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The chromosome is the segregating genetic unit. We study the structure and replication of intact chromosomal DNA from chloroplasts and mitochondria of plants. After gentle lysis, electrophorectic movement of the DNA molecule is recorded in real-time moving pictures using fluorescence microscopy.
Most of the DNA is found in linear and complex, branched molecules larger than the size of the genome, and not in the circular molecules predicted by DNA fragment mapping. These large molecules, rather than the predicted circles, probably represent both the replicating and inherited forms (the chromosomes) of organellar DNA.
We find that the amount of DNA per chloroplast decreases as plastids green, expand, and mature in the expanding cells of the leaf. The molecular integrity of the DNA also diminishes during chloroplast development. This degradation of chloroplast DNA is rapid in maize and gradual in tobacco. We are currently studying the mechanism of loss or retention of organellar DNA and ways to improve genetic transformation of chloroplasts.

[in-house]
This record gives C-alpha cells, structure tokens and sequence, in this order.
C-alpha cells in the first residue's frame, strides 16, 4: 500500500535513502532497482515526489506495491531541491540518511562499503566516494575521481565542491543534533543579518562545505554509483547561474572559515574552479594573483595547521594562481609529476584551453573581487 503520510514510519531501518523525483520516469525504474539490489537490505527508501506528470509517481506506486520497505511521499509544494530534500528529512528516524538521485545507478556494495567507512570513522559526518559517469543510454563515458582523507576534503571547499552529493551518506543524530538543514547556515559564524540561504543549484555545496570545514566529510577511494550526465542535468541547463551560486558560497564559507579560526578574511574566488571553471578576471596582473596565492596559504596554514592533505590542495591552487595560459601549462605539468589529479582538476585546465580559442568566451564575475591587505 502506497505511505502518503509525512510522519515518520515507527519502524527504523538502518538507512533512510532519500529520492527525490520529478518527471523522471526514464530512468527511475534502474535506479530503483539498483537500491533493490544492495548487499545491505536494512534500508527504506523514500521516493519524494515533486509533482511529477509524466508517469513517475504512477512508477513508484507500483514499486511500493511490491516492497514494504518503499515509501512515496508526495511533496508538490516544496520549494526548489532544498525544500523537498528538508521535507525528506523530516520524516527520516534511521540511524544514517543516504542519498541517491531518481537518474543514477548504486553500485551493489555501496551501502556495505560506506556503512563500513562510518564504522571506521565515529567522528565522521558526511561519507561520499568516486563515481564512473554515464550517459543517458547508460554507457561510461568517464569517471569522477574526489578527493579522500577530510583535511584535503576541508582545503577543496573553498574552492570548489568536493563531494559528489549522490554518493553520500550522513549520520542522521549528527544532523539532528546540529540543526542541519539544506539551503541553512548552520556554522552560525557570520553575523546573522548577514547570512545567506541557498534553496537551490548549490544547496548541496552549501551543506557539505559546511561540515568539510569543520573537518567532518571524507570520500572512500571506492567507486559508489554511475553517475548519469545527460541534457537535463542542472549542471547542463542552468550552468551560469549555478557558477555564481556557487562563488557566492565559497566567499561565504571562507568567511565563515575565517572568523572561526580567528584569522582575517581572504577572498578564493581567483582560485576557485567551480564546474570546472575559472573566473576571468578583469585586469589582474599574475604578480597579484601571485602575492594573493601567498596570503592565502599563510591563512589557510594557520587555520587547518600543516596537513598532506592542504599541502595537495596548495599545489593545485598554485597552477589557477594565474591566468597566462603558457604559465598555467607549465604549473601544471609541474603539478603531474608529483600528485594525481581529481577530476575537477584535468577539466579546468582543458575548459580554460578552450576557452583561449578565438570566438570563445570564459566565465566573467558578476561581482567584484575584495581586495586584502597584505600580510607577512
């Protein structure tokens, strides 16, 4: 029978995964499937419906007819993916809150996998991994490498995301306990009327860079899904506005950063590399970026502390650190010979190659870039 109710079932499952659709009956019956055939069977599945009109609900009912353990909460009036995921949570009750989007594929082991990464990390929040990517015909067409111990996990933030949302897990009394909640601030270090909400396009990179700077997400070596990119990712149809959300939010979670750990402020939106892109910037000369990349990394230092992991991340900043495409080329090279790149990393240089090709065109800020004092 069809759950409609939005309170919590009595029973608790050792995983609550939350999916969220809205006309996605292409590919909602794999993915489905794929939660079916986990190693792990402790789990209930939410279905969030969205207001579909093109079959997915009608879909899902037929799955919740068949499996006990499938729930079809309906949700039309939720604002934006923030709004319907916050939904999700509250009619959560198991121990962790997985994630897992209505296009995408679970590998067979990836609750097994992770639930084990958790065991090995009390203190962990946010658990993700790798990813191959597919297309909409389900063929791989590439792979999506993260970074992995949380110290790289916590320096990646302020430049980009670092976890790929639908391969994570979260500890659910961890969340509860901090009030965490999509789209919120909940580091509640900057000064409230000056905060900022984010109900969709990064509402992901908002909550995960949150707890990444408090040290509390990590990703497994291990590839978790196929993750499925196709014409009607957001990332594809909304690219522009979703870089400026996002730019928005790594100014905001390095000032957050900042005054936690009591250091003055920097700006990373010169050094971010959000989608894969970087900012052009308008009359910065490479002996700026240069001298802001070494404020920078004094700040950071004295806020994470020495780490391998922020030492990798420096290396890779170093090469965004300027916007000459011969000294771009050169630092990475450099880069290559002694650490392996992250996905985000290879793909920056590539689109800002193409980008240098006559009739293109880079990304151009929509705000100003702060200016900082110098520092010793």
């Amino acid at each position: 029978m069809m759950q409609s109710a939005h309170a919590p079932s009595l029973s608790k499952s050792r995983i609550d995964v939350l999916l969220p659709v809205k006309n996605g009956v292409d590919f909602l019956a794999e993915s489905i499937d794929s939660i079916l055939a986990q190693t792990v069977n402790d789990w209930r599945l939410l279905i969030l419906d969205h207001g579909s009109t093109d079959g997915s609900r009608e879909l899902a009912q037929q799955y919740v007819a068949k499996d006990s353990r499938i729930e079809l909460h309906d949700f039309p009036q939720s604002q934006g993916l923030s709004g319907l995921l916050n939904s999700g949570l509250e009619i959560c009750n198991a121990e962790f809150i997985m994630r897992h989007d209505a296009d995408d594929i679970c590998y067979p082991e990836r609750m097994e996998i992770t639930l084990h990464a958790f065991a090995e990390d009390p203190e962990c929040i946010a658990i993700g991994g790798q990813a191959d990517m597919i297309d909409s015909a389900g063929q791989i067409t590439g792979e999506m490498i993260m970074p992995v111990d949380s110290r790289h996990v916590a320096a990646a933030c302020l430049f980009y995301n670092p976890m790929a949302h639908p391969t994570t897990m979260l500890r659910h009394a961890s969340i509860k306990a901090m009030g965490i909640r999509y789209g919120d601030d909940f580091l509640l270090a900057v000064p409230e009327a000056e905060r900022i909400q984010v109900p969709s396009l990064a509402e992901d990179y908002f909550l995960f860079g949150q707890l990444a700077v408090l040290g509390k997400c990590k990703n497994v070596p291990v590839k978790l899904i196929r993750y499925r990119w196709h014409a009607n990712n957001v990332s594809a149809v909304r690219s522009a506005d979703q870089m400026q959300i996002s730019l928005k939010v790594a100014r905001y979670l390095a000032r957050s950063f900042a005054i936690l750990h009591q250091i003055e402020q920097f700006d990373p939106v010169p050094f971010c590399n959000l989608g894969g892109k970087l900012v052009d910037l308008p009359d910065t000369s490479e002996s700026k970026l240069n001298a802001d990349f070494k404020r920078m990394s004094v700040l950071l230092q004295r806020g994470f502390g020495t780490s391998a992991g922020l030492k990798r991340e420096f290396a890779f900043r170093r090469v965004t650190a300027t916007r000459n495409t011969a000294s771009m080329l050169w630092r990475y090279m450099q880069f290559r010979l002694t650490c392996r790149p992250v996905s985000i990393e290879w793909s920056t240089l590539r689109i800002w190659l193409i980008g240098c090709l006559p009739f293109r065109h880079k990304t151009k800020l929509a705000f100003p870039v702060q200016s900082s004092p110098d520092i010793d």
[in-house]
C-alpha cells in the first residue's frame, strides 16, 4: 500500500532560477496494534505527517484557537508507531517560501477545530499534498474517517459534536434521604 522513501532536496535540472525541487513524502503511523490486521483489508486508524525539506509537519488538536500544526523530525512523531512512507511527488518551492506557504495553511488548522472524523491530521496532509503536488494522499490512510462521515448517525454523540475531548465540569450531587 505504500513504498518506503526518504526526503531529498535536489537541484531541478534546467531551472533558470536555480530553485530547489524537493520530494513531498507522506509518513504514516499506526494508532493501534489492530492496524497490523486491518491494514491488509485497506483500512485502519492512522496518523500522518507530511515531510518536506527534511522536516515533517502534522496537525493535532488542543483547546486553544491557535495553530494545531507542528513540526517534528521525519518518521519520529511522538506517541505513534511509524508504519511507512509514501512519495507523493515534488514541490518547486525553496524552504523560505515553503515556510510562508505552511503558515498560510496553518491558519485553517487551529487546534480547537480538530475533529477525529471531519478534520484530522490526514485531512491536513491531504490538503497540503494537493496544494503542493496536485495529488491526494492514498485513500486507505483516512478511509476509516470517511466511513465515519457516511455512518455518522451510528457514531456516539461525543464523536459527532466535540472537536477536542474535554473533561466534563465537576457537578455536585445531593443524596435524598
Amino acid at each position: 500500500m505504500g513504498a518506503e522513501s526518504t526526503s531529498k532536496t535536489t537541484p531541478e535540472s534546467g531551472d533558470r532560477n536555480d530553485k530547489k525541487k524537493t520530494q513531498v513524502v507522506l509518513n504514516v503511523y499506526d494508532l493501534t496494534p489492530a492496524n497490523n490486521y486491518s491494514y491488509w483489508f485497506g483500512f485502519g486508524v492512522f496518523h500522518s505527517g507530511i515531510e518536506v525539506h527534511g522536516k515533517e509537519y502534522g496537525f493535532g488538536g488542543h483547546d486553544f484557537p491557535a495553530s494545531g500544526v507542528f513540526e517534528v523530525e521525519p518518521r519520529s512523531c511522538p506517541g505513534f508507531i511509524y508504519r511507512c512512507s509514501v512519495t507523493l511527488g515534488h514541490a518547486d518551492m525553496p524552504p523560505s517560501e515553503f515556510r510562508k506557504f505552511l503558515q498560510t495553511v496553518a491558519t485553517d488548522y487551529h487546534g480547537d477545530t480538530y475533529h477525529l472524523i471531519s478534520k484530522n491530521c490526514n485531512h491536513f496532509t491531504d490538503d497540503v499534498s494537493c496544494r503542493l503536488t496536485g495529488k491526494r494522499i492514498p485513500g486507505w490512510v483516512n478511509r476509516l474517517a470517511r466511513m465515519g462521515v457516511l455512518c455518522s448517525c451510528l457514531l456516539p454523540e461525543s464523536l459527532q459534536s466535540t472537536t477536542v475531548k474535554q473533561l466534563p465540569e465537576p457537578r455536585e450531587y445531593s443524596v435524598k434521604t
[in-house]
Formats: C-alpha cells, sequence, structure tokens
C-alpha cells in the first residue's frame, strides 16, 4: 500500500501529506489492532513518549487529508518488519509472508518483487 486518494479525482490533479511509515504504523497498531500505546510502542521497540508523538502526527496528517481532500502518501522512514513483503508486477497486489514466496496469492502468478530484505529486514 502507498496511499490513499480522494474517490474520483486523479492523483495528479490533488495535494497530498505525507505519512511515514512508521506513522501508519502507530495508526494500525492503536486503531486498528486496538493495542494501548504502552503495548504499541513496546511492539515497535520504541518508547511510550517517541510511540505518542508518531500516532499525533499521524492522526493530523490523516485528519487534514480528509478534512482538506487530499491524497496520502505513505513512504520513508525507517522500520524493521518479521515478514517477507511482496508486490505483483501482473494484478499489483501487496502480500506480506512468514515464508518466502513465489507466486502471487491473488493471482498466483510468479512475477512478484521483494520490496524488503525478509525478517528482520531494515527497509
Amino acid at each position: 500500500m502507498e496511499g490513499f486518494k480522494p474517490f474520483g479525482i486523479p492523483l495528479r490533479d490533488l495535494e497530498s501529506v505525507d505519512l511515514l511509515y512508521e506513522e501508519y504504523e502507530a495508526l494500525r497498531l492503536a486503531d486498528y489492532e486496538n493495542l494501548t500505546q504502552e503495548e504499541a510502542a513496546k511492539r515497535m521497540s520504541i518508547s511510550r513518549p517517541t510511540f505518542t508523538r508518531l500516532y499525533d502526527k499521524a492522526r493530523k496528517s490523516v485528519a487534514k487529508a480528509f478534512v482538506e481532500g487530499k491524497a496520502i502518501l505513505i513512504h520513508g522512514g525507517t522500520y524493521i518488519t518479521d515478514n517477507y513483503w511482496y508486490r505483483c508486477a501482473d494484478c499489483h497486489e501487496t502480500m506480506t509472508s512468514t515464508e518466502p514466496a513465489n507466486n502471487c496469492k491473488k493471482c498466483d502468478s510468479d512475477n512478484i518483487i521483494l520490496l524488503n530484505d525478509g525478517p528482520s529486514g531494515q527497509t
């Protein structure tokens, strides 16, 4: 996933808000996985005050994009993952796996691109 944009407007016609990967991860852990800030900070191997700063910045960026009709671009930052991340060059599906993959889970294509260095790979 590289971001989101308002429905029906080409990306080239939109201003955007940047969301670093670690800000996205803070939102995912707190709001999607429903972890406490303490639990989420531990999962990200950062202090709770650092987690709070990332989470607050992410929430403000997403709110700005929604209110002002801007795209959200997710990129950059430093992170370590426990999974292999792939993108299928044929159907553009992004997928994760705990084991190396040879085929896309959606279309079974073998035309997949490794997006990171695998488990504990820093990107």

Arnie Bendich completed his doctoral degree in Microbiology at the University of Washington in 1969. His dissertation involved biochemical and phylogenetic studies of plant nucleic acids. For the next year, while on a postdoctorate at the Plant Research Lab of Michigan State University, he examined DNA uptake by cultured tobacco cells. In 1970 he joined the Department of Botany, University of Washington as a plant molecular biologist. He currently works on (i) the structure and maintenance of chromosomal DNA molecules in plastids and mitochondria and (ii) the introducton of transgenes into plastids and mitochondria.
Although no longer teaching lecture classes, he is engaged full time in research and accepts graduate students for thesis research projects.